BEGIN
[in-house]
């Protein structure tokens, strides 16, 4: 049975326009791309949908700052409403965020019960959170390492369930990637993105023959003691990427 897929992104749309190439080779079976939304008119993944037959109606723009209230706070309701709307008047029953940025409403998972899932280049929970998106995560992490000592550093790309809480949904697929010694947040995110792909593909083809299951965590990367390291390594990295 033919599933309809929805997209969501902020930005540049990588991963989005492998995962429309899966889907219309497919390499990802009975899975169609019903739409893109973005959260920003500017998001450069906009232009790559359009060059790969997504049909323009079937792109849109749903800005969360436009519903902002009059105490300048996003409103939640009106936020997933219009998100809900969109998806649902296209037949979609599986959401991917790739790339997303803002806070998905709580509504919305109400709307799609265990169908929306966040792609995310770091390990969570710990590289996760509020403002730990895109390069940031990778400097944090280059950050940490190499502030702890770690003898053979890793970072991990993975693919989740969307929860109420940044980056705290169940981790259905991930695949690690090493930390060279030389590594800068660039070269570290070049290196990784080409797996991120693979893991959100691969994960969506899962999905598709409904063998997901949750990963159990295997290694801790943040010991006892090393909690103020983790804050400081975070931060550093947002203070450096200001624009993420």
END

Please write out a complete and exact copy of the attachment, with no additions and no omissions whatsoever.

[in-house]
């Protein structure tokens, strides 16, 4: 049975326009791309949908700052409403965020019960959170390492369930990637993105023959003691990427 897929992104749309190439080779079976939304008119993944037959109606723009209230706070309701709307008047029953940025409403998972899932280049929970998106995560992490000592550093790309809480949904697929010694947040995110792909593909083809299951965590990367390291390594990295 033919599933309809929805997209969501902020930005540049990588991963989005492998995962429309899966889907219309497919390499990802009975899975169609019903739409893109973005959260920003500017998001450069906009232009790559359009060059790969997504049909323009079937792109849109749903800005969360436009519903902002009059105490300048996003409103939640009106936020997933219009998100809900969109998806649902296209037949979609599986959401991917790739790339997303803002806070998905709580509504919305109400709307799609265990169908929306966040792609995310770091390990969570710990590289996760509020403002730990895109390069940031990778400097944090280059950050940490190499502030702890770690003898053979890793970072991990993975693919989740969307929860109420940044980056705290169940981790259905991930695949690690090493930390060279030389590594800068660039070269570290070049290196990784080409797996991120693979893991959100691969994960969506899962999905598709409904063998997901949750990963159990295997290694801790943040010991006892090393909690103020983790804050400081975070931060550093947002203070450096200001624009993420």